Students can find safety on the roads in a school bus
Every year thousands of kids die riding in or driving cars, riding bikes or walking to and from school. Brent Batten with Florida's Naples Daily News takes on the safety advantage of kids riding Florida's school buses in a head-on collision with kids desire for independence. -JK
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By Brent Batten
Brent is a columnist for Florida's Naples Daily News. First published by The Naples Daily News, original story title, STUDENTS CAN FIND SAFETY ON THE ROADS IN A SCHOOL BUS, published March 14, 2000, Copyright ©2000, All Rights Reserved. Posted by permission from Naples Daily News.
The Naples Daily News
Florida - Gulf Coast High School students, seeking to prevent a repeat of the tragic car crash that took one of their own on March 3, are gathering signatures on a petition to make Immokalee Road safer.
It is entirely appropriate that they should do so.
But there is an even more concrete, immediate step that teen-agers - both at Gulf Coast and other public schools - could take to improve vehicular safety.
They could ride the school bus.
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Every day, hundreds of Collier County's most inexperienced drivers are on the roads during the morning rush hour.
At the same time, buses shuttle other students from the same neighborhoods to the same schools.
When the talk around Naples turns to easing traffic congestion, the subject of public transportation usually comes up.
School buses are essentially public transportation reserved solely for that segment of the public known as students.
Unfortunately, many in this demographic fail to take advantage of its existence. In that regard, they are not much different than their parents. As a rule, public transit systems nationwide are under-used and most, as a result, lose money. Collier County as a whole has been unable to muster a constituency for public transit.
But students do have access to it. For some, the bus is an impractical option. After-school jobs or other responsibilities require them to have their own transportation. But for others, the bus is simply not cool.
Driving a car to school is a first taste of independence. You can leave home later and get home, or wherever you're headed after school, earlier with your own wheels. You can choose with whom you ride.
The dynamic of riding the bus vs. driving to school probably hasn't changed much since cars and teen-agers first started making each other's acquaintance in the 1950s. Continued on Page Two
South Carolina's Post & Courier investigates public education
In September 1999 The Post and Courier newspaper began a year-long, intensive look at primary and secondary education in South Carolina.
"We plan to probe the reasons that our public education system is at the bottom in national rankings, to analyze the proposed solutions and to determine whether there are realistic remedies not yet being considered in this state," said Barbara Williams, Editor, back in September.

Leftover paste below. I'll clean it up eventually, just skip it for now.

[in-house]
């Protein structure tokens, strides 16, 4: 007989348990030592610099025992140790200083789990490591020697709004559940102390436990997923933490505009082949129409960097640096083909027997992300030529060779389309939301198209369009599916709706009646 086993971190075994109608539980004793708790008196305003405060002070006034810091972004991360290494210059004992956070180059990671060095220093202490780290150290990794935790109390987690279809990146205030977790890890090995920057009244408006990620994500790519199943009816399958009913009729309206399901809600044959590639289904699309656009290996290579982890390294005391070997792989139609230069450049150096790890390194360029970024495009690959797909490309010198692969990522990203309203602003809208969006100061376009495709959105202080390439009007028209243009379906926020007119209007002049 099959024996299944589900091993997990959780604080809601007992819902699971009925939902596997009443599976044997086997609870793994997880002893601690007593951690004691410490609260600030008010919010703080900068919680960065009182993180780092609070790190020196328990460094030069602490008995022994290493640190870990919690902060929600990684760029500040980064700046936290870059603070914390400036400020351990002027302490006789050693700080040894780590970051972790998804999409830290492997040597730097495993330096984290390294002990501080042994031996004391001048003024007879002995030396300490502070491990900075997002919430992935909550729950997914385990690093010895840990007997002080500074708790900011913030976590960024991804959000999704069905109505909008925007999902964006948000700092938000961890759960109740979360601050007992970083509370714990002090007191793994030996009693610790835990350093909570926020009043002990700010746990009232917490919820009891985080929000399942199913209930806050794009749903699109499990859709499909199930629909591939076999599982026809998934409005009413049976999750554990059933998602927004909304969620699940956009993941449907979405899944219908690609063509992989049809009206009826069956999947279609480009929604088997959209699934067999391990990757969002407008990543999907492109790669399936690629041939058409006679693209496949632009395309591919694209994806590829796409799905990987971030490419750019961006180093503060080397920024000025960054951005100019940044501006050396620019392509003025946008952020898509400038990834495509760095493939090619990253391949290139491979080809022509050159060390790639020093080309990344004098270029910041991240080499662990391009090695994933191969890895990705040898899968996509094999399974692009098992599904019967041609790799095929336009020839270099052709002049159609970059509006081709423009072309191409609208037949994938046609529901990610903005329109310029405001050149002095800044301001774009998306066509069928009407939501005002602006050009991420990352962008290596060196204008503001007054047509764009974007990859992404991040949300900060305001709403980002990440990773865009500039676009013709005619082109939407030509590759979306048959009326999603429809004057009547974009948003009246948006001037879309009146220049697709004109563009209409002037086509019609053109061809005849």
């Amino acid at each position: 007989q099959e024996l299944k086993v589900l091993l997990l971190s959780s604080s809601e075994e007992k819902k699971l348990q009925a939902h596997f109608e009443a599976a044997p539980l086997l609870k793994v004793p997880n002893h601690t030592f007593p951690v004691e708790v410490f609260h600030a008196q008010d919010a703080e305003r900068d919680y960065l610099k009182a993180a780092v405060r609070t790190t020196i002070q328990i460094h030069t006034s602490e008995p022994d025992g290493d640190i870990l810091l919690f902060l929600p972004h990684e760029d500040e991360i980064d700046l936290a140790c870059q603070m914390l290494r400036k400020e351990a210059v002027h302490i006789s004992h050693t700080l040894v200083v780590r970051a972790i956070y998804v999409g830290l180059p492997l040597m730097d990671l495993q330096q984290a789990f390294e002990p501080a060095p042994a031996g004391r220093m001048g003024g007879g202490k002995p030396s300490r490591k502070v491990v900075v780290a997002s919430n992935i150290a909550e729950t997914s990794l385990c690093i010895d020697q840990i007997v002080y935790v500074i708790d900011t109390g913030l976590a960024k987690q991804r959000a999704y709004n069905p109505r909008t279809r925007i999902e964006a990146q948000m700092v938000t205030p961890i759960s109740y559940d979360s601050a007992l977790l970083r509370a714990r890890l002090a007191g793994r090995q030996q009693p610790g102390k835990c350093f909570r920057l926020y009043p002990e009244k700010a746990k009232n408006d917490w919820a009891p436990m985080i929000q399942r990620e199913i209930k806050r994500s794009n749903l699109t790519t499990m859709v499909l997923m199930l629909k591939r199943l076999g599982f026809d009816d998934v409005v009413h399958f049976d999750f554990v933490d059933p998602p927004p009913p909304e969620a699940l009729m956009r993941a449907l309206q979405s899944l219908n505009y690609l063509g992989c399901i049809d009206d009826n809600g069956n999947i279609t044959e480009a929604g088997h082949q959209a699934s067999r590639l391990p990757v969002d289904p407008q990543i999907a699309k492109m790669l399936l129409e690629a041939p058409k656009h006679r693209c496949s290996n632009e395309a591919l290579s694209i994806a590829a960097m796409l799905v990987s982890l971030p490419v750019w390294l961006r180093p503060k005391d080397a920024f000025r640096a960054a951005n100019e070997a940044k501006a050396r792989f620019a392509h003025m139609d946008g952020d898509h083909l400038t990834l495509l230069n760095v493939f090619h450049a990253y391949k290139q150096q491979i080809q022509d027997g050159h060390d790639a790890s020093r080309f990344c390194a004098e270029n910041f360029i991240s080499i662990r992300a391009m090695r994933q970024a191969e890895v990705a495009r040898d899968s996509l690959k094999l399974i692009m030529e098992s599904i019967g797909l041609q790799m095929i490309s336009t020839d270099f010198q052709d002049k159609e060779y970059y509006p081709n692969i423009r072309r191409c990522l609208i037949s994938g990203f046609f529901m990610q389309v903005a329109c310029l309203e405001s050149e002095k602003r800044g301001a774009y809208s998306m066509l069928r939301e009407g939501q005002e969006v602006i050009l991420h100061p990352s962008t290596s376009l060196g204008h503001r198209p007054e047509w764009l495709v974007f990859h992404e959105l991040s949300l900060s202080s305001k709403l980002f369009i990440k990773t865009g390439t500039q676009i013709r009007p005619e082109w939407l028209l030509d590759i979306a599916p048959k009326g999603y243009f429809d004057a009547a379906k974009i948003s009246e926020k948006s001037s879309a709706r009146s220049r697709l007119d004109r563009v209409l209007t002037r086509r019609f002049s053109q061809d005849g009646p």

Williams said one of their greatest resources will be the readers. She hopes to hear from South Carolinians in writing and in person as the paper travels the state trying to find answers to South Carolina's most serious and most complicated problems," Williams said.
Click Here to visit the accumulating stories, "S.C. Schools, The Learning Crisis"
Creator Duncan Wells
The Love & Safety Club
In-Class Safety Education Program
The Nova Scotia Children's Music & Story Production Company is offering elementary schools an innovative child safety program to help connect kids with the need to develop basic safety awareness.
Duncan Wells, creator of The Love & Safety Club In-Class Safety Education Program said, "The program is designed so teachers can have the freedom to offer creative input to the program themselves."
The Love & Safety Club is different from other safety education programs due to the fact that it uses music and a child's natural ability to commit fun words to memory in order to reinforce those basic safety skills that are important to children on a day to day basis. This program is effective, entertaining and, best of all, fun for both teachers and students, Wells said.
In order to properly conduct this fun and effective safety education program in your school a copy of the Love & Safety Club music CD or cassette recording is needed, along with enough membership cards for each child in your class. The first time purchase of these materials means, with proper care, you will never have to purchase it again. The only continued cost will be purchasing inexpensive membership cards.
For more information about the program and how to purchase The Love & Safety Club In-Class Safety Education Program Package write: Duncan Wells, The Love & Safety Club, 291 Champlain Avenue, Sydney, Cape Breton Island Nova Scotia, Canada B1P 6P9, or Click Here to visit the Love & Safety Club Web Site.
NOTE: 2safeschools does not charge producers to review and present selected and innovative safety programs. Producers of childerns' safety or bus driver training programs who would like 2safeschools to review and present your program to our membership please E-Mail 2safeschools for submission information - Subject: Safety Product.